With school now in session and the threat of COVID-19 and its Delta variant rising, mLife Diagnostics LLC, of Marshall, is making itself available to offer its own non-invasive COVID-19 testing kit to aid schools.

“It’s a weird environment, the schools need to reopen and if you need testing, how do you do it?” said Adam Loudermilk, CEO of the company.

With the virus leaving even local schools in a pickle — some like Waskom having to temporarily close down as a proactive measure to stop the spread of COVID-19 and Wiley College having to temporarily implement a campus-wide quarantine, Loudermilk said mLife is ready to help where needed.

“mLife is ready to assist schools, companies, governmental agencies and other groups with their COVID and drug testing needs,” said Loudermilk.

mLife Diagnostics first launched its initial oral fluid testing product, the mLife Verify drug testing kit, in March 2020, but changed its focus when the need for a coronavirus testing kit came their way instead. Because of the emergence of the global COVID-19 pandemic, at the time, mLife switched its product development efforts from drug testing and optimized it to disease testing.

“In a little over a month, mLife launched a completely new product, the mLife True kit, for detecting infectious diseases such as COVID-19,” shared Loudermilk.

“The mLife True kit received FDA authorization and has been extensively used for COVID-19 testing around the country,” he said, noting its popularity particularly throughout Michigan, South Carolina, California, Ohio, Florida, Washington, and Texas.

“mLife is well positioned now to provide test kits as schools re-open,” Loudermilk said.

Oral vs. nasal

mLife believes the option of an oral solution, for particularly young school children, is preferable because of the comfort and safety it provides compared to a nasal swab.

“As we look into the coming school year, mLife believes that its testing products will find increased use in testing children,” said Loudermilk.

One reason for this is because oral swabs are considered not only more comfortable, but less painful.

“Nasal swabs are generally considered uncomfortable at best, and painful with potential side effects such as bleeding or other complications at worst,” said Loudermilk. “These concerns are amplified in the case of testing children or persons with nasal medical conditions.”

For a child, it could be traumatizing for a long swab to be inserted into the nose, he noted. It could also be upsetting from a parent’s perspective to have the swab inserted into their child’s nose, potentially repetitively.

“If you’re administering that swab to a child, and they all of a sudden are screaming and grimacing, their chance of injury goes up, and guess what, you’re going to pull out,” Loudermilk said of the nasal swab procedure. “Your collection is how much (aggressive) you are, almost, because even if the child doesn’t like it, to get a good specimen you may have to go in and do it longer, do it deeper.”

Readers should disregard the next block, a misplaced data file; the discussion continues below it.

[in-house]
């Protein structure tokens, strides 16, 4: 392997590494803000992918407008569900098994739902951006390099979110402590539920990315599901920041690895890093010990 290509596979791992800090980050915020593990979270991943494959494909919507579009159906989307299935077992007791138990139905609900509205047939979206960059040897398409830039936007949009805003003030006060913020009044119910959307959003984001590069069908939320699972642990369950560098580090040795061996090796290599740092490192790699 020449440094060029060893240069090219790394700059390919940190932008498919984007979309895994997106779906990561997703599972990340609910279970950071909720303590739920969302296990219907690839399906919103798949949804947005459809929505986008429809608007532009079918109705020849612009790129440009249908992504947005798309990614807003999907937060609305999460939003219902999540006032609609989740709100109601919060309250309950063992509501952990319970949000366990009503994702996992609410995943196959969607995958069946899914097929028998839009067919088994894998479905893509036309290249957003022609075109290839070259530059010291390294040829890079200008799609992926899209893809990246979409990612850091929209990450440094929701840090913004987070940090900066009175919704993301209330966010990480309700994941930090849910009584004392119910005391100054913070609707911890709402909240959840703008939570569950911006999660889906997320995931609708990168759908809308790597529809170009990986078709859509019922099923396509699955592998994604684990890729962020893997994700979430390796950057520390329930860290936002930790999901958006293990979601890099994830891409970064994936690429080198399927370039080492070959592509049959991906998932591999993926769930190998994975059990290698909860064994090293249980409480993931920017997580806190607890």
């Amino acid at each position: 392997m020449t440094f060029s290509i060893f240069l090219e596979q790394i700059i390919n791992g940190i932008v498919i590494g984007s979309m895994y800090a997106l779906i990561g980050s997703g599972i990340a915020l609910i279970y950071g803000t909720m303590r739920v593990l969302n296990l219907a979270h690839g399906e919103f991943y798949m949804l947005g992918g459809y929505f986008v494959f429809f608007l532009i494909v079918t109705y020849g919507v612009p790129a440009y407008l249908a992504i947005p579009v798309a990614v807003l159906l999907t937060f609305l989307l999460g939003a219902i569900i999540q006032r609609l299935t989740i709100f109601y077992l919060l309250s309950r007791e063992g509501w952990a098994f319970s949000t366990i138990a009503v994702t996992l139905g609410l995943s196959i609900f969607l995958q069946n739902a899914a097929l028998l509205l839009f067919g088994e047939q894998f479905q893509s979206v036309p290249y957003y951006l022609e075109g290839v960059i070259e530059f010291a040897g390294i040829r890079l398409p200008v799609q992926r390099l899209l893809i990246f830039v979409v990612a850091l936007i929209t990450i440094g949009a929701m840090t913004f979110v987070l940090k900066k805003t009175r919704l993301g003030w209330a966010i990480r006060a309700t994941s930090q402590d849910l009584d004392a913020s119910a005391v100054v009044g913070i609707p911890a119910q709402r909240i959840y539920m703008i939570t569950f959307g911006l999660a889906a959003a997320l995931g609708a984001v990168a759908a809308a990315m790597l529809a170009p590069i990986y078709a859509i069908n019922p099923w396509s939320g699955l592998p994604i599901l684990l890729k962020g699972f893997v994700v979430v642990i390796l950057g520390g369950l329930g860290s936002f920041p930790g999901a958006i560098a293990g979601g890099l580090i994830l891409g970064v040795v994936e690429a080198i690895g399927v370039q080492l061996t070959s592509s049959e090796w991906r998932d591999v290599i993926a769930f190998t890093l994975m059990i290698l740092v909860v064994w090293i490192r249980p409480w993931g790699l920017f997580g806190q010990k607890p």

He noted that the mLife True oral swab kit has been tested on children as young as 2 years old, one of which happened to test positive.

“The oral swab turns red to provide an indication that enough saliva has been collected. It is almost like a game for them. It takes a little time to collect enough saliva, but the collection process is simple and is not invasive and poses minimal risk to the student or the person overseeing the collection.”

The company’s oral product has proven to provide not only a less stressful COVID-19 testing solution, but more accurate results that return within the next day from the lab, he indicated.

“The True products provide a specimen that is sent to a lab typically for what is known as PCR testing, with the results coming next day,” said Loudermilk.

“We are proud to say that we have yet to miss next day results posting with our partner labs and the mLife True kit,” he said.

Loudermilk explained that the mLife True kit provides a polymerase chain reaction (PCR), which is the “gold standard” testing for detecting genetic material in a specimen.

PCR tests

“In the case of COVID, the PCR test detects specific genetic fragments of RNA from the coronavirus. mLife’s initial partner lab, Express Gene of Miami, Florida, analyzes the specimen for three specific gene fragments, the S gene, the N gene and the ORF1ab gene,” he explained. “Analyzing for three separate gene fragments generally makes the test more accurate as effectively it is running three separate tests at the same time, and allows the test to maintain accuracy even with virus mutations such as the Delta variant.

“PCR using three genes is an important consideration for the accuracy of the test and confidence in the posted results,” he added.

Alan Loudermilk credits Dr. Mohammad Faghihi, for his dedicated efforts in COVID-19 PCR testing, and for his hard work in obtaining FDA authorization for the mLife True device and Express Gene.

“When considering a nasal swab versus an oral swab for the younger population or even older students that might need repeat testing (such as athletes), oral swabs with PCR lab testing should be an alternative that is considered,” said Loudermilk.

He noted that although one of the antigen rapid tests that the federal government has provided for free yields results within a matter of minutes, such rapid tests can be inaccurate if their application is not properly understood.